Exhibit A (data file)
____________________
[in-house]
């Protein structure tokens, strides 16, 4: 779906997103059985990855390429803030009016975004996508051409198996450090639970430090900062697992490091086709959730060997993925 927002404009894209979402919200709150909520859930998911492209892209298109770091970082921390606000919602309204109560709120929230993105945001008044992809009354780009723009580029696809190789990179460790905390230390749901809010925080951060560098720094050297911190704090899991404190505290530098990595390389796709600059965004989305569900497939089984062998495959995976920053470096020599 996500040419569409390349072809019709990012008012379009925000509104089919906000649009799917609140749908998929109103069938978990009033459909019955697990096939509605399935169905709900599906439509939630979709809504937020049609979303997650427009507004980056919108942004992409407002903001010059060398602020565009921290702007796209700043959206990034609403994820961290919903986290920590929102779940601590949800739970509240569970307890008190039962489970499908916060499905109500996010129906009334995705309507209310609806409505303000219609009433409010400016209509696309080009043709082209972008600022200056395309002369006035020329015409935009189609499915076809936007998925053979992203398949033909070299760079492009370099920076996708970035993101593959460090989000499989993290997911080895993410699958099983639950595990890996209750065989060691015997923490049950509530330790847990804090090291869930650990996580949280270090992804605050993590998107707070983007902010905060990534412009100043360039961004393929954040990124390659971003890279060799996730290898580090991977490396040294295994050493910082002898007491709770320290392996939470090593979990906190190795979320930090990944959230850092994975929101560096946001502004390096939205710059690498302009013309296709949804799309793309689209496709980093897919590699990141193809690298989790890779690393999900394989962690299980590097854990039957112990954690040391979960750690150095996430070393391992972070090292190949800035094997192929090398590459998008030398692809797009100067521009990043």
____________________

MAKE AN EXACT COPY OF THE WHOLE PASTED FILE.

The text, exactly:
[in-house]
């Protein structure tokens, strides 16, 4: 779906997103059985990855390429803030009016975004996508051409198996450090639970430090900062697992490091086709959730060997993925 927002404009894209979402919200709150909520859930998911492209892209298109770091970082921390606000919602309204109560709120929230993105945001008044992809009354780009723009580029696809190789990179460790905390230390749901809010925080951060560098720094050297911190704090899991404190505290530098990595390389796709600059965004989305569900497939089984062998495959995976920053470096020599 996500040419569409390349072809019709990012008012379009925000509104089919906000649009799917609140749908998929109103069938978990009033459909019955697990096939509605399935169905709900599906439509939630979709809504937020049609979303997650427009507004980056919108942004992409407002903001010059060398602020565009921290702007796209700043959206990034609403994820961290919903986290920590929102779940601590949800739970509240569970307890008190039962489970499908916060499905109500996010129906009334995705309507209310609806409505303000219609009433409010400016209509696309080009043709082209972008600022200056395309002369006035020329015409935009189609499915076809936007998925053979992203398949033909070299760079492009370099920076996708970035993101593959460090989000499989993290997911080895993410699958099983639950595990890996209750065989060691015997923490049950509530330790847990804090090291869930650990996580949280270090992804605050993590998107707070983007902010905060990534412009100043360039961004393929954040990124390659971003890279060799996730290898580090991977490396040294295994050493910082002898007491709770320290392996939470090593979990906190190795979320930090990944959230850092994975929101560096946001502004390096939205710059690498302009013309296709949804799309793309689209496709980093897919590699990141193809690298989790890779690393999900394989962690299980590097854990039957112990954690040391979960750690150095996430070393391992972070090292190949800035094997192929090398590459998008030398692809797009100067521009990043």